When we speak of ‘the’ public good this is a shorthand signal for shared benefit at a societal level. This abstract (philosophical/political) sense should not be reduced to the established specific (economic) sense of ‘a’ public good. There is of course some conceptual overlap between the two concepts: other things being equal, the fair and efficient provision of public goods contributes to the public good, and the unfair, inefficient provision of public goods harms the public good.[64]

A definition emphasising ‘a shared benefit’ identifies one aspect of what constitutes ‘the public good’ – a social benefit that is shared ‘at a societal level’. The ‘shared’ aspect implies that the social benefit is achieved through some measure of interaction and cooperation. In order to ensure that the benefit is indeed shared, a government is empowered, whilst acting as a controller, to exercise coordinative authority, expend resources, and to organise and direct a coordinated action. In this way, as Teubner observes, in drawing upon Luhmann, ‘law becomes a system for the coordination of action within and between semi-autonomous social sub-systems.’[65]

2 Risks as Collective Action Problems

Unlike organising problems characterised as social coordination problems – that is, those which affect all of society to some degree – risks affect society differently. Risks do not have ubiquitous systemic effects. Risks are defined by Baldwin and Cave as ‘the probability that a particular adverse event will occur during a stated period of time, or result from a particular challenge.’[66] That is to say, risks are both temporally and spatially bound. Furthermore, risks have a number of additional characteristics that social problems lack. For example, they may be voluntarily undertaken or imposed, individual or collective, naturally occurring or the result of social arrangements and practices.[67]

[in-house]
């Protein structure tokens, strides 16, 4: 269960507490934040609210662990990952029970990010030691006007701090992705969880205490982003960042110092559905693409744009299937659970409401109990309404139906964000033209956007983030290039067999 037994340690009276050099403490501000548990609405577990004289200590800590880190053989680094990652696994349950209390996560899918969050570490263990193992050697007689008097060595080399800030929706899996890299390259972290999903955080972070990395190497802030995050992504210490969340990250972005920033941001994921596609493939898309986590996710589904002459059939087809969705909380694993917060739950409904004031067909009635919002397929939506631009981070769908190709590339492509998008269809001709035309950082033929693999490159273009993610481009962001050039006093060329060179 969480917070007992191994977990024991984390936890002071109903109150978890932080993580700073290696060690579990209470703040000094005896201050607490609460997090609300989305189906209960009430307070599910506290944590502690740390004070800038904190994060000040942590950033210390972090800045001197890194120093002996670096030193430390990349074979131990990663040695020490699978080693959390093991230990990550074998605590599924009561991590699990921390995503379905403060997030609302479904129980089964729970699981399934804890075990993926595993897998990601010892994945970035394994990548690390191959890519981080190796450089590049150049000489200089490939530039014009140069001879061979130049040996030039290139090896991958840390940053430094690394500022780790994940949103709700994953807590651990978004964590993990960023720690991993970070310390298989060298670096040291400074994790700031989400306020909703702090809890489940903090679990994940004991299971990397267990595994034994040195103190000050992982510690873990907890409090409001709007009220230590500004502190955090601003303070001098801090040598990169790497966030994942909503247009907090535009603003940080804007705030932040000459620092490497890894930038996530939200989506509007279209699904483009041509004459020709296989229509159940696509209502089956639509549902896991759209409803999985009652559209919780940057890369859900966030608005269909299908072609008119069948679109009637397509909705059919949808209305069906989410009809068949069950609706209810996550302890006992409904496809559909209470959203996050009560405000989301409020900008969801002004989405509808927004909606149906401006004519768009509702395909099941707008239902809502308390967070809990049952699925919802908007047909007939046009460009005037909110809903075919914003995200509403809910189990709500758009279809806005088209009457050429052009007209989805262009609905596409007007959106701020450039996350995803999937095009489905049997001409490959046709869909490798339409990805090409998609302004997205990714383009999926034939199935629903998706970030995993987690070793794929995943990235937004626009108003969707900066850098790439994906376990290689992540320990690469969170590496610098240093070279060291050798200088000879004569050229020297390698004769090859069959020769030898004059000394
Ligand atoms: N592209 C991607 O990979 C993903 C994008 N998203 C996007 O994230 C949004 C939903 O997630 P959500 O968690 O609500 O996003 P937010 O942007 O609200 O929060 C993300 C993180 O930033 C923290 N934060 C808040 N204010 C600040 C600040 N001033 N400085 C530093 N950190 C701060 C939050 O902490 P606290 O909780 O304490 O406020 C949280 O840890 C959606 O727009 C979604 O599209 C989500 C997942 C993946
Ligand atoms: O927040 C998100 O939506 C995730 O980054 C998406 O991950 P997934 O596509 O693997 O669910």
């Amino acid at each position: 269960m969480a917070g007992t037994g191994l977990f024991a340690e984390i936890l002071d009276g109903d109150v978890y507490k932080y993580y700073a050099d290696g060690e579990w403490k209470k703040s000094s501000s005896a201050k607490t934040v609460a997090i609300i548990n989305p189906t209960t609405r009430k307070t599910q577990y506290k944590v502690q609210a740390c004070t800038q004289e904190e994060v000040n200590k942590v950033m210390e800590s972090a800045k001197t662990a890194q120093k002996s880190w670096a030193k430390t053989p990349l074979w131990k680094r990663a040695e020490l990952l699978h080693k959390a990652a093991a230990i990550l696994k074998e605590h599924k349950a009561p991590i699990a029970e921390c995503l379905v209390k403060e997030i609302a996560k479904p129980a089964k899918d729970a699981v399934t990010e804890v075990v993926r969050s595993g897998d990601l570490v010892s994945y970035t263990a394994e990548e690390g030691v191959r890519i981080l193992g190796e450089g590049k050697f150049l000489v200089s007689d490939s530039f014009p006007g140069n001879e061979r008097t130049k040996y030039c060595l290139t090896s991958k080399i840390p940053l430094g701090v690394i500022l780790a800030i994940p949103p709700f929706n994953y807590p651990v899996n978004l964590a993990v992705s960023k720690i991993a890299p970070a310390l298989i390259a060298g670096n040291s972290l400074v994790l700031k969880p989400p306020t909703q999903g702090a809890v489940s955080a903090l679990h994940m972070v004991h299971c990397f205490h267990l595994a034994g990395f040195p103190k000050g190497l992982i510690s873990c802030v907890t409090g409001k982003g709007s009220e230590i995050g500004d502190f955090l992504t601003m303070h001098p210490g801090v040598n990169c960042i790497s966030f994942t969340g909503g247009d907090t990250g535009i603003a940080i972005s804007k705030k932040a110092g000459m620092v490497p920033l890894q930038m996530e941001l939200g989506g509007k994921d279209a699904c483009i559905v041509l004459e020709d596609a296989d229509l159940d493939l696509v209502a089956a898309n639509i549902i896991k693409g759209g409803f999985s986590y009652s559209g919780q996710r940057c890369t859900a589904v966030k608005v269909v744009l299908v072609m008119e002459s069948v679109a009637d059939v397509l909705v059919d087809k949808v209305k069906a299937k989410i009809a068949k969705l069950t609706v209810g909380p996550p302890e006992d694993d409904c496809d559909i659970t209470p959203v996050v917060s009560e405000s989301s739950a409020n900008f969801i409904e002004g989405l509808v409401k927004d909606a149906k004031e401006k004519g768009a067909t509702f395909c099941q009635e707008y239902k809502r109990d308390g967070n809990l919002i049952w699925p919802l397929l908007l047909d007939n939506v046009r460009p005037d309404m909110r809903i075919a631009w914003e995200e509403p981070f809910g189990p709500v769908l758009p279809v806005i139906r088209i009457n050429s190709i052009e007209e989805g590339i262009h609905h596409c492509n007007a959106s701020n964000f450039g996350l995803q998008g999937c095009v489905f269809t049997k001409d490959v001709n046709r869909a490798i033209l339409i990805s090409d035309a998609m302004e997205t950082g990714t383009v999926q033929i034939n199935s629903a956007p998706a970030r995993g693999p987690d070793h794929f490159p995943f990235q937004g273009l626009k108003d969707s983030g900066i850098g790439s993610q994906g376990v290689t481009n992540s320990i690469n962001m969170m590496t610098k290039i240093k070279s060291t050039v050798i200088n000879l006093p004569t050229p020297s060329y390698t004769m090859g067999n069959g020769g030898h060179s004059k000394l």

Thus, unlike a social coordination problem that is universal in nature, the temporal and spatial characteristics of risks mean that a more limited class of actors – particularly at the level of individual persons and organisations – are more likely to be associated with the organising problem. Most importantly, if the aggregation of these individual risks generates social costs, research indicates that those social costs can be mitigated more optimally through some form of collective action response. Therefore, risks can be characterised as collective action problems where ‘rational individual action can lead to a strictly Pareto-inferior outcome, that is, an outcome which is strictly less preferred by every individual than at least one other outcome’.[68] In order to avoid a Pareto-inferior outcome, a regulatory response in the form of a collective action solution is a more optimal way of ‘provid[ing] mutual protection against risk’.[69]

The line between social coordination problems (social issues) and collective action problems (risks) is blurry at times. For example, climate change can be characterised as both a social issue and as a risk. As a social issue, climate change affects all of humanity. Accordingly, a universal, coordinated solution is required to address it. If it characterised as a risk, however, an analysis of climate change turns from one of global concern to one of assessing how different segments of society are affected. For example, people living along ocean coastlines face a greater risk of being displaced than those living on higher ground. Risk-based businesses, such as insurance companies, which have a greater exposure to the costs of climate change likewise are signficantly involved in addressing the risks. Therefore, climate change can be characterised as both a social coordination problem requiring a certain type of regulatory response, such as measures to reduce carbon emissions such as a national carbon tax, as well as a risk to different subsets of society which of course require a different type of regulatory response, such as measures designed to reduce risks associated with ocean-side living such as local coastal planning and development rules, or rules on mandatory policy inclusions. Rather than choosing one or the other characterisation, it may be that a regulatory system should be designed to address both.

3 Opportunities/Enablers